In 2011, Bill was offered a position as a Disneyland Attractions Host. After going through orientation with the Disney University, he was soon working on the west side of the park. Before long, Bill began getting calls for work back in his field, forcing him to resign his position after a few months. “I loved working at Disneyland, but there weren’t enough hours to support my family,” Bill admitted.
Meanwhile, he paid a few more visits to Knott’s Berry Farm and rode the Calico Mine Train Ride, where he found that the wonderful organ music in the Cavern Room had become less than heavenly over the years. “It sounded like it had been edited, and was very weak.”
Bill decided it needed improving, so he paid a visit to his friend Lonnie Lloyd, who was shop foreman for the legendary ride designer Bud Hurlbut. (Bud had designed and built the Calico Mine Train Ride. Walt Disney admired Bud’s ride designs and met with him several times.) Even though Bud had passed away, Bill was able to get a copy of the original sheet music for the Caverns Room from Lonnie and set about recreating it from scratch. “I am not an organist,” Bill said. “I’m more of a technician. But I wanted to do it as a tribute to Bud.”
The original organ music had been recorded more than 50 years before on a real organ. While Bill did not have access to the original, he did have a scratchy copy of it and started working on a new recording. Because he was not an organist, Bill took more of a technical approach, recording digital samples of organ music and matching them to the sheet music on his computer.
It took several months of finding and getting organ samples, plugging them in, listening, and adjusting before he finally got it finished. “I played it for Lonnie and he thought it was a new recording of the original.”
Bill’s work didn’t end there. When he heard that Knott’s Berry Farm was going to completely refurbish the ride, he wanted them to have the new recording and offered it to them gratis.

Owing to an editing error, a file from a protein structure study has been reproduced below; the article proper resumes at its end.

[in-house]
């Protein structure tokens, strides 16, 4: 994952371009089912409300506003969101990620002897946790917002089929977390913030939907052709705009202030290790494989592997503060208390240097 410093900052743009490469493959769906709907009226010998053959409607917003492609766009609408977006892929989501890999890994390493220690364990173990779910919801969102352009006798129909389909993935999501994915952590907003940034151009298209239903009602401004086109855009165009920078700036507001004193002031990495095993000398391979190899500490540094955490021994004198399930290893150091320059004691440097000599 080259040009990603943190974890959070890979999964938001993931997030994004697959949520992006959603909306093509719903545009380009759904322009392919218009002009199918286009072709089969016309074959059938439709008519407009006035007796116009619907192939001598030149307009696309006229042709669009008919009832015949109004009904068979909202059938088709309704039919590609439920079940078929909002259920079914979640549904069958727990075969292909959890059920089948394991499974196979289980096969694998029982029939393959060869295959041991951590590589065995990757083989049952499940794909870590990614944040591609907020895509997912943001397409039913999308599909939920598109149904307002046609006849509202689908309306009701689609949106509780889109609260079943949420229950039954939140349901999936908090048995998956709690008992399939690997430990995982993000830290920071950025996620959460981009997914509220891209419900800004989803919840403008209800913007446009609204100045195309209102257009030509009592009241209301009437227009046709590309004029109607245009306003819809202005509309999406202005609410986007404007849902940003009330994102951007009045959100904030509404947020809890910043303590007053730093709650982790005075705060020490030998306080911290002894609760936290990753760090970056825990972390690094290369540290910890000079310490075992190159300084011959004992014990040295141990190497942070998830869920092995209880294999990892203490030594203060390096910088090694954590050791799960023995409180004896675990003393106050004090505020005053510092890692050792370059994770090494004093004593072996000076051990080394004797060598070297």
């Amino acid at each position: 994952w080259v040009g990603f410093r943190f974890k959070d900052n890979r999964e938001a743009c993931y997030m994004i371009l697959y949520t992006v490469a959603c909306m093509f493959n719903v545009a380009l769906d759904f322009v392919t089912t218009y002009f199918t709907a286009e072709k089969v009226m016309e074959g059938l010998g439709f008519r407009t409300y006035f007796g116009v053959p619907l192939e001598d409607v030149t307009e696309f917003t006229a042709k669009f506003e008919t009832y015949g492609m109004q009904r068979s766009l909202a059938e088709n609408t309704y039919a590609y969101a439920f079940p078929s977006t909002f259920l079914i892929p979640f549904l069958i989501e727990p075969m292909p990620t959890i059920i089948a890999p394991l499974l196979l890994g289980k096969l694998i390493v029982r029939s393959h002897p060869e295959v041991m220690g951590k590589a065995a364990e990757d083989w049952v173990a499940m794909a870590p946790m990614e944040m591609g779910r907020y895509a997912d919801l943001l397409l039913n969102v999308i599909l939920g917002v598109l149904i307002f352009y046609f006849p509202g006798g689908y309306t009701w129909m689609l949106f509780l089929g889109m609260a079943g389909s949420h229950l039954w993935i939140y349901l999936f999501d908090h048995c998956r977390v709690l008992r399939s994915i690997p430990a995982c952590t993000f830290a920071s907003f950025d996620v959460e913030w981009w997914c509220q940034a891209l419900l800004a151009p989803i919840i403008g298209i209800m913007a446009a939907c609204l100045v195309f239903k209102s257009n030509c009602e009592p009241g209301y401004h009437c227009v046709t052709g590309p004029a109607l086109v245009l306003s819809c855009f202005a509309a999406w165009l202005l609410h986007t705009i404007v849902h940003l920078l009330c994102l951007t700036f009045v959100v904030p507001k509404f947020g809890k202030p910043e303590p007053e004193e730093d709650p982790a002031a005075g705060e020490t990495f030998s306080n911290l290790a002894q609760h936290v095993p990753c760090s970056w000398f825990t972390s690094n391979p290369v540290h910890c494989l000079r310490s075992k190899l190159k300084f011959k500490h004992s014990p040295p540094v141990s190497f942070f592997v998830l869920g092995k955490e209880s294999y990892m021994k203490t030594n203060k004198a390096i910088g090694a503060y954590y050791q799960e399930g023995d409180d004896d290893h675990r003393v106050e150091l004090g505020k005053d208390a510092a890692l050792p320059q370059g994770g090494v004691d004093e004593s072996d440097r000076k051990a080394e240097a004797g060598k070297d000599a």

When the refurbished ride—with an all new sound system and more—debuted in June 2014, the organ music heard in the Cavern Room of the Calico Mine Train Ride is what Bill had produced, and he did it in line with all of his passions: music, trains, and theme parks.
This profile is part of a series featuring former Disney Cast Members being written for the Disneyland Alumni Club. These stories reveal the role working for Disney has played over the years in shaping the lives of the people who help "make the dream a reality," as Walt would say.
In honor of the 60th anniversary year of Disneyland in 2015, the Disneyland Alumni Club is reaching out to former employees, whether retired or younger, who may not be aware of the organization. The Club was started in 1983 by Disneyland executives Van France and Dick Nunis as a way to help Cast Members stay in touch after moving on to other careers. Is that you? If so and you'd like to take part in the Club's private celebration next August—or participate in their many other activities and benefits, please visit www.disneylandalumni.org and join today!
Here are some previous stories about Disneyland Alumni:
This article and photographs are copyright 2014 by Mark Eades, all rights reserved. Used by permission. Photographs supplied by subjects are used by permission, all rights reserved.